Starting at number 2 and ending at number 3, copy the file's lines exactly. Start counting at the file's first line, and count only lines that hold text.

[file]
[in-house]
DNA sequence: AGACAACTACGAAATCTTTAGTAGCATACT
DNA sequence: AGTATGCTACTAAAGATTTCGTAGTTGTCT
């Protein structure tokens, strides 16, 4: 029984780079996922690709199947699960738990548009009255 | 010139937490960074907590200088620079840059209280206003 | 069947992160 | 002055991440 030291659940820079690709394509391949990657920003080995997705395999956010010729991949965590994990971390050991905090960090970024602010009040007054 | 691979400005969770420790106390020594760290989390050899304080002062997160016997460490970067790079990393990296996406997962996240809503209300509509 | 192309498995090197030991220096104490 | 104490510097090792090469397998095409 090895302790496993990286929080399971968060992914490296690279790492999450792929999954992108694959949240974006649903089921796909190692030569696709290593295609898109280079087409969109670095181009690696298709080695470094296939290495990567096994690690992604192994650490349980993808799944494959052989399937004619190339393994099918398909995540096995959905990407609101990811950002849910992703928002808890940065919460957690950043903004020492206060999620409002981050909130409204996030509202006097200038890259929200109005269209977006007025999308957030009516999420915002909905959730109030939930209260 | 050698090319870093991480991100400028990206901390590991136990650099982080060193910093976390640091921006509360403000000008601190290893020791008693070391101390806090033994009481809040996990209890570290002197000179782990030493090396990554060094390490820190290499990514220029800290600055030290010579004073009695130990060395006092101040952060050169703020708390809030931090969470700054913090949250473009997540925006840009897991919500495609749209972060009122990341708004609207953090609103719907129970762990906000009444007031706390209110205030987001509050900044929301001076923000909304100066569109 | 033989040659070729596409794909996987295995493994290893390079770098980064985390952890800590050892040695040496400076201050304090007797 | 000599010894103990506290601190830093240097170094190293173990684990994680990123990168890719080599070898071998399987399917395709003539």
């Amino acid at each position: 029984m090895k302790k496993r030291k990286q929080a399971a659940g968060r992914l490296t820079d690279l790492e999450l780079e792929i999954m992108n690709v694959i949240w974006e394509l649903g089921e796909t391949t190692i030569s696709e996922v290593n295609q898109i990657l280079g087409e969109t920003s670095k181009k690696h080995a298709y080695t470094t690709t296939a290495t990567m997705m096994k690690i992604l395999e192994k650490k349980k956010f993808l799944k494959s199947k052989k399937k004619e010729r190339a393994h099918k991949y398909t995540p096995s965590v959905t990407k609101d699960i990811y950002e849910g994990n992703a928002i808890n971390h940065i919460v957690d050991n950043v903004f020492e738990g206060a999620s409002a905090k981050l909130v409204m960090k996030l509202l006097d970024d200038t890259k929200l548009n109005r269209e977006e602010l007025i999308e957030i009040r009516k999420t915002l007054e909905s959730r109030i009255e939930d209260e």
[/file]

DNA sequence: AGACAACTACGAAATCTTTAGTAGCATACT
DNA sequence: AGTATGCTACTAAAGATTTCGTAGTTGTCT